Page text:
7 Things Richard Feynman’s Love Letter Can Teach Us About Love

He wrote a letter to his wife sixteen months after her death

Image by Herbanu Tri Sasongko from Pixabay

“Physics isn’t the most important thing. Love is.” ~ Richard P. Feynman

Of these letters, the most beautiful is the one Richard wrote to his wife Arline sixteen months after her death.

October 17, 1946

D’Arline,

I adore you, sweetheart.

I know how much you like to hear that — but I don’t only write it because you like it — I write it because it makes me warm all over inside to write it to you.

It is such a long time since I last wrote to you — almost two years, but I know you’ll excuse me because you understand how I am, stubborn and realistic; and I thought there was no sense to writing.

But now I know my darling wife that it is right to do what I have delayed in doing, and that I have done so much in the past. I want to tell you I love you. I want to love you. I always will love you.

I find it hard to understand in my mind what it means to love you after you are dead — but I still want to comfort and take care of you — and I want you to love me and care for me. I want to have problems to discuss with you — I want to do little projects with you. I never thought until just now that we can do that. What should we do? We started to learn to make clothes together — or learn Chinese — or getting a movie projector. Can’t I do something now? No. I am alone without you, and you were the “idea-woman” and general instigator of all our wild adventures.

When you were sick you worried because you could not give me something that you wanted to and thought I needed. You needn’t have worried. Just as I told you then, there was no real need because I loved you in so many ways so much. And now it is even more true — you can give me nothing now, yet I love you so that you stand in my way of loving anyone else — but I want you to stand there. You, dead, are so much better than anyone else alive.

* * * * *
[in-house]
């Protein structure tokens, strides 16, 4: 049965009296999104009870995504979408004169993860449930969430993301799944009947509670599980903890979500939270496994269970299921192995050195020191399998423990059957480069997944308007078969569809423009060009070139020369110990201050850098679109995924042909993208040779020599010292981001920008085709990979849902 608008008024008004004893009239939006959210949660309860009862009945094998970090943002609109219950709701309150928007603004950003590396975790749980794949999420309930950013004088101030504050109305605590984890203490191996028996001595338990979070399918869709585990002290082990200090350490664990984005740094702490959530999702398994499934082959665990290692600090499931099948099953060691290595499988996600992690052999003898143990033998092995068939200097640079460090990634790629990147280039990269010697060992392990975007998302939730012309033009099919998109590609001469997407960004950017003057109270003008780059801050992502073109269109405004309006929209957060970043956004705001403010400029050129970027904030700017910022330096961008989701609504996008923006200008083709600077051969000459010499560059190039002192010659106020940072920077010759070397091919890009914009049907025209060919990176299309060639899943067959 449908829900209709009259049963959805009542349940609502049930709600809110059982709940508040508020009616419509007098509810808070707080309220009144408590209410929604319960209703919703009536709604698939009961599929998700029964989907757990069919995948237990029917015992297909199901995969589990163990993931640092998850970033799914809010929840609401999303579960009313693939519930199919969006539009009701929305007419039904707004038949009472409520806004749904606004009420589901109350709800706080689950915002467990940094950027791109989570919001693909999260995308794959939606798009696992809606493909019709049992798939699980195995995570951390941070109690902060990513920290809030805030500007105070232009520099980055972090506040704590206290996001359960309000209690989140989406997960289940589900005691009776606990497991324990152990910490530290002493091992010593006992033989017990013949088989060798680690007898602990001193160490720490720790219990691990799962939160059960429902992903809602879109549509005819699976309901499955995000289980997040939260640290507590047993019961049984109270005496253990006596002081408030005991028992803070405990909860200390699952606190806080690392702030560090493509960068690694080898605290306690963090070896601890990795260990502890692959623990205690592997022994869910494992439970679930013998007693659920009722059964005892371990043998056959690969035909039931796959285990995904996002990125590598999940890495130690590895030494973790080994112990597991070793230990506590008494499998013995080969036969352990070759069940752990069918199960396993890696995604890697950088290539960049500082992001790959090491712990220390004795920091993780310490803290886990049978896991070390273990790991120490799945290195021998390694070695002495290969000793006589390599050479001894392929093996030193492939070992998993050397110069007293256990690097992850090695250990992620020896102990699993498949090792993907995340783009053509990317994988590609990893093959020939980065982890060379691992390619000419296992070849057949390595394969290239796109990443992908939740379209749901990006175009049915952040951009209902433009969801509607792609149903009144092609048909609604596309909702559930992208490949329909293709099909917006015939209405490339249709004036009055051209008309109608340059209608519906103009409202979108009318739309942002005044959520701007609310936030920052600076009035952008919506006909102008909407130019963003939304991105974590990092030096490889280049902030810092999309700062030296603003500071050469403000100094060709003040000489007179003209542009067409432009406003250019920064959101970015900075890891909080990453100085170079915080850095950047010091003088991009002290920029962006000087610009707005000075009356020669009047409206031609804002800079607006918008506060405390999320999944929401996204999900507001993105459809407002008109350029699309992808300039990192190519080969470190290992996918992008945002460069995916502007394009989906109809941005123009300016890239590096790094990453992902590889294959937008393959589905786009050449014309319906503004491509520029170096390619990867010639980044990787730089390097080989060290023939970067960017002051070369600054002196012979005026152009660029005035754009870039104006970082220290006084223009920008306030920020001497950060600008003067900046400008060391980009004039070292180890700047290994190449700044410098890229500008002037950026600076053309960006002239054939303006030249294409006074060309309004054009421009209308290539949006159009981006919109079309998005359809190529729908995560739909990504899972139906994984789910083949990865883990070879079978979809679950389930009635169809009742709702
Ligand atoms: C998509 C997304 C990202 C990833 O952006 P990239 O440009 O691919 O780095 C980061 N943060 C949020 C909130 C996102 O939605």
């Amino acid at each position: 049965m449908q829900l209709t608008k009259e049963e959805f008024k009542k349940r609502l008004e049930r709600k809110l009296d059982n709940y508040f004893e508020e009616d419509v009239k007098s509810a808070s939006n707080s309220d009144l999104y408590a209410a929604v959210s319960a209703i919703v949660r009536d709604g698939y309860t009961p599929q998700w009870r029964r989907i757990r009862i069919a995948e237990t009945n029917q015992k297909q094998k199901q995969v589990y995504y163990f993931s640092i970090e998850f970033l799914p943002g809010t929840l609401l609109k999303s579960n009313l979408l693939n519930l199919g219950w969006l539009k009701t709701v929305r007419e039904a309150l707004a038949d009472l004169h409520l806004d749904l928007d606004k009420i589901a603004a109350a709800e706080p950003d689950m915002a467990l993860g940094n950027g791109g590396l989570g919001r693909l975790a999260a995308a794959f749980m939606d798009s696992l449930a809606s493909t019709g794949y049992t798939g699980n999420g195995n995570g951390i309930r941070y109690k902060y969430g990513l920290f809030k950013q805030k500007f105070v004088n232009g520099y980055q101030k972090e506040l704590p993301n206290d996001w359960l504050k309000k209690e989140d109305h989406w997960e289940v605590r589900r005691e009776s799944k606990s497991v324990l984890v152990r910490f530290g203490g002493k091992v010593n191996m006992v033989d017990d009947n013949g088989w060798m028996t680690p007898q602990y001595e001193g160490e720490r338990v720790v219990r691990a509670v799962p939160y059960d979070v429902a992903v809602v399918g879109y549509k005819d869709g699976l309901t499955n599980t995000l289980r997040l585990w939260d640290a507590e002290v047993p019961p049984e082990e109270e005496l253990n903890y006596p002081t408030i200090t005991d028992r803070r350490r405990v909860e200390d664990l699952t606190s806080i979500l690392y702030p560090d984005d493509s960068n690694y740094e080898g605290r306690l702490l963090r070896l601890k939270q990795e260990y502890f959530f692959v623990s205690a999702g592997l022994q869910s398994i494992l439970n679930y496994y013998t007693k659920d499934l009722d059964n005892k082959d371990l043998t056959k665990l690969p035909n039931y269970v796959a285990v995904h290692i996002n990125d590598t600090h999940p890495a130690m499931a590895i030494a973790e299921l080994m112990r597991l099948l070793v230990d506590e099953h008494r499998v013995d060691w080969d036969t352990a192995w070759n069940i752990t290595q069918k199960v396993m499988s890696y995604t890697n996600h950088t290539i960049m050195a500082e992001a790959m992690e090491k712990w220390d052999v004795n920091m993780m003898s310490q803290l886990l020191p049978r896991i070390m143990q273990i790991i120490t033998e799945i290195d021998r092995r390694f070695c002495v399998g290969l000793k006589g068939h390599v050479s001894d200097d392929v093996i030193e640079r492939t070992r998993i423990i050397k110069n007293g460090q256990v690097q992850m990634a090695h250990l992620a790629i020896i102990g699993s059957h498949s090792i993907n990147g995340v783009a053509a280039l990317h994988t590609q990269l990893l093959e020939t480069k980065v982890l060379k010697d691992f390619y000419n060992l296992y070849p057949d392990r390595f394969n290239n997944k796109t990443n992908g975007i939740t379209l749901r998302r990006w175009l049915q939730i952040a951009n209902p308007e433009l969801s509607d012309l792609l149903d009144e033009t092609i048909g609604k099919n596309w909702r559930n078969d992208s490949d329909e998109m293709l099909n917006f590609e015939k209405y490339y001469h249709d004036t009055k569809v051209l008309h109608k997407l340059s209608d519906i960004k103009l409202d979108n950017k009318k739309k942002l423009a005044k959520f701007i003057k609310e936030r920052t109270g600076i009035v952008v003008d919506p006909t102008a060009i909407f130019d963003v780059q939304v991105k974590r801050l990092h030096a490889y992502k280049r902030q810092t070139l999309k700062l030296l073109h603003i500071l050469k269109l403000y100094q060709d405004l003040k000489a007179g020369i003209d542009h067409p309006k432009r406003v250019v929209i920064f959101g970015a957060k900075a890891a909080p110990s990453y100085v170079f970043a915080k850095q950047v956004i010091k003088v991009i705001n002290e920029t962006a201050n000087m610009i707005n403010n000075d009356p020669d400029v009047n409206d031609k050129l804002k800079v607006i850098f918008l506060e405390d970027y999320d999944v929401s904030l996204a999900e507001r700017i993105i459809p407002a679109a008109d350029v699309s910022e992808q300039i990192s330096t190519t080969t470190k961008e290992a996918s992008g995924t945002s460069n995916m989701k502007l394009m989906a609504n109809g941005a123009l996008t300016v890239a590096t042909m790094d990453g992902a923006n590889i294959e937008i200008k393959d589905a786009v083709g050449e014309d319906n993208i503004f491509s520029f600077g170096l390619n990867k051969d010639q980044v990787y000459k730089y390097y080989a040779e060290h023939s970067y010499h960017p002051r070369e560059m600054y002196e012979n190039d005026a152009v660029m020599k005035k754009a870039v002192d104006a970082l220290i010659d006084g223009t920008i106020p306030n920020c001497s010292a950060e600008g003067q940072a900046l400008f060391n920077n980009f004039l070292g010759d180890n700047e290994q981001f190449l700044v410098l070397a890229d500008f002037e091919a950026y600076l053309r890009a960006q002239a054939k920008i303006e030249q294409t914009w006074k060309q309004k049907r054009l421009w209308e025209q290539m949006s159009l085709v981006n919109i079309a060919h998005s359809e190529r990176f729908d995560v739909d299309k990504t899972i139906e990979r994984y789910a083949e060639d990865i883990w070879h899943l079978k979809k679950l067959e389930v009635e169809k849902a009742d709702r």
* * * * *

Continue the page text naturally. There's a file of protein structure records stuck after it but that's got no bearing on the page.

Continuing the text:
I know you will assure me that I am foolish and that you want me to have full happiness and don’t want to be in my way. I’ll bet you are surprised that I don’t even have a girlfriend (except you, sweetheart) after two years. But you can’t help it, darling, nor can I — I don’t understand it, for I have met many girls and very nice ones. I don’t want to remain alone — but in two or three meetings they all seem ashes. You only are left to me. You are real.

My darling wife, I do adore you.

I love my wife. My wife is dead.

Rich.

PS Please excuse my not mailing this — but I don’t know your new address.

Reading this letter, I got all teary-eyed. It is a simple act of love. Arline is dead, and Richard is gone, but his act of love — an innocent love letter — will probably never die.

Takeaway

Helen Keller once said that the best and most beautiful things in this world cannot be seen or even heard, but must be felt with the heart.

’Tis better to have loved and lost than never to have loved at all. ~Alfred Tennyson

This letter taught me these valuable lessons:

  1. If you love someone, don’t wait; tell them that you love them.
  2. When you love someone, you want to comfort them and take care of them.
  3. When you are in love, you discuss problems with one another, and you start projects together.
  4. You intuitively know what your lover needs.
  5. When you love someone, you want them to be happy.
  6. True love is a state of mind that even death cannot change.

A twenty year old French girl, living in London, exploring the world with love and for love. Studying Psychology and Sexology.

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